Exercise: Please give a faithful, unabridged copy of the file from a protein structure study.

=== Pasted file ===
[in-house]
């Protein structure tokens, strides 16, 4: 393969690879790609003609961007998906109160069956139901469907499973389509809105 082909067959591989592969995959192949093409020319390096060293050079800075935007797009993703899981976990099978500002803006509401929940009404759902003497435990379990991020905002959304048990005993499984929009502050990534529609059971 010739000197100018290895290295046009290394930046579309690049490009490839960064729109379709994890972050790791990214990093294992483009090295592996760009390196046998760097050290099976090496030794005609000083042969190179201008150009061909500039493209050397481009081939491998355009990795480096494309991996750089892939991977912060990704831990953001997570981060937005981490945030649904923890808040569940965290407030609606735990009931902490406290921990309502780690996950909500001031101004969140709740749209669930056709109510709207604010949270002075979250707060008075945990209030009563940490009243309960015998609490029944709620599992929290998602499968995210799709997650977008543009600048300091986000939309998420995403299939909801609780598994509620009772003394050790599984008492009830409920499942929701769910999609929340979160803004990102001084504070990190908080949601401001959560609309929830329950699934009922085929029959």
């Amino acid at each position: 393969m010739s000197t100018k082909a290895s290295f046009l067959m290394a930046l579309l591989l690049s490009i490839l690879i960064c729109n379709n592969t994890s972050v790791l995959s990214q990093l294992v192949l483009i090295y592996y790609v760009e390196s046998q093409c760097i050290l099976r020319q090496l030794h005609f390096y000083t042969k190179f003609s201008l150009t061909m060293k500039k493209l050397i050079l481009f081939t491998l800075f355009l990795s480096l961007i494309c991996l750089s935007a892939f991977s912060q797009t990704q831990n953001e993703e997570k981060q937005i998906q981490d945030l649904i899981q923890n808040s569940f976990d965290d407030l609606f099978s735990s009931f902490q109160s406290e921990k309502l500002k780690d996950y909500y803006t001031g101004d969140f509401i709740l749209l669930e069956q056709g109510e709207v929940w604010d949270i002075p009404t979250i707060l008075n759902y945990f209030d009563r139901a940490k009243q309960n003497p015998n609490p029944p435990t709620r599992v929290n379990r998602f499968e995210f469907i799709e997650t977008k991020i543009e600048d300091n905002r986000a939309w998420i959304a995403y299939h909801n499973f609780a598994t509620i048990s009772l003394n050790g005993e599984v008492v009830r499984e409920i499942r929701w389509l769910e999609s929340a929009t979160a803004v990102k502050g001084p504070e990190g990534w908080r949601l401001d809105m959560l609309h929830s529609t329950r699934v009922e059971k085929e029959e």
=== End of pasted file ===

[in-house]
């Protein structure tokens, strides 16, 4: 393969690879790609003609961007998906109160069956139901469907499973389509809105 082909067959591989592969995959192949093409020319390096060293050079800075935007797009993703899981976990099978500002803006509401929940009404759902003497435990379990991020905002959304048990005993499984929009502050990534529609059971 010739000197100018290895290295046009290394930046579309690049490009490839960064729109379709994890972050790791990214990093294992483009090295592996760009390196046998760097050290099976090496030794005609000083042969190179201008150009061909500039493209050397481009081939491998355009990795480096494309991996750089892939991977912060990704831990953001997570981060937005981490945030649904923890808040569940965290407030609606735990009931902490406290921990309502780690996950909500001031101004969140709740749209669930056709109510709207604010949270002075979250707060008075945990209030009563940490009243309960015998609490029944709620599992929290998602499968995210799709997650977008543009600048300091986000939309998420995403299939909801609780598994509620009772003394050790599984008492009830409920499942929701769910999609929340979160803004990102001084504070990190908080949601401001959560609309929830329950699934009922085929029959």
């Amino acid at each position: 393969m010739s000197t100018k082909a290895s290295f046009l067959m290394a930046l579309l591989l690049s490009i490839l690879i960064c729109n379709n592969t994890s972050v790791l995959s990214q990093l294992v192949l483009i090295y592996y790609v760009e390196s046998q093409c760097i050290l099976r020319q090496l030794h005609f390096y000083t042969k190179f003609s201008l150009t061909m060293k500039k493209l050397i050079l481009f081939t491998l800075f355009l990795s480096l961007i494309c991996l750089s935007a892939f991977s912060q797009t990704q831990n953001e993703e997570k981060q937005i998906q981490d945030l649904i899981q923890n808040s569940f976990d965290d407030l609606f099978s735990s009931f902490q109160s406290e921990k309502l500002k780690d996950y909500y803006t001031g101004d969140f509401i709740l749209l669930e069956q056709g109510e709207v929940w604010d949270i002075p009404t979250i707060l008075n759902y945990f209030d009563r139901a940490k009243q309960n003497p015998n609490p029944p435990t709620r599992v929290n379990r998602f499968e995210f469907i799709e997650t977008k991020i543009e600048d300091n905002r986000a939309w998420i959304a995403y299939h909801n499973f609780a598994t509620i048990s009772l003394n050790g005993e599984v008492v009830r499984e409920i499942r929701w389509l769910e999609s929340a929009t979160a803004v990102k502050g001084p504070e990190g990534w908080r949601l401001d809105m959560l609309h929830s529609t329950r699934v009922e059971k085929e029959e």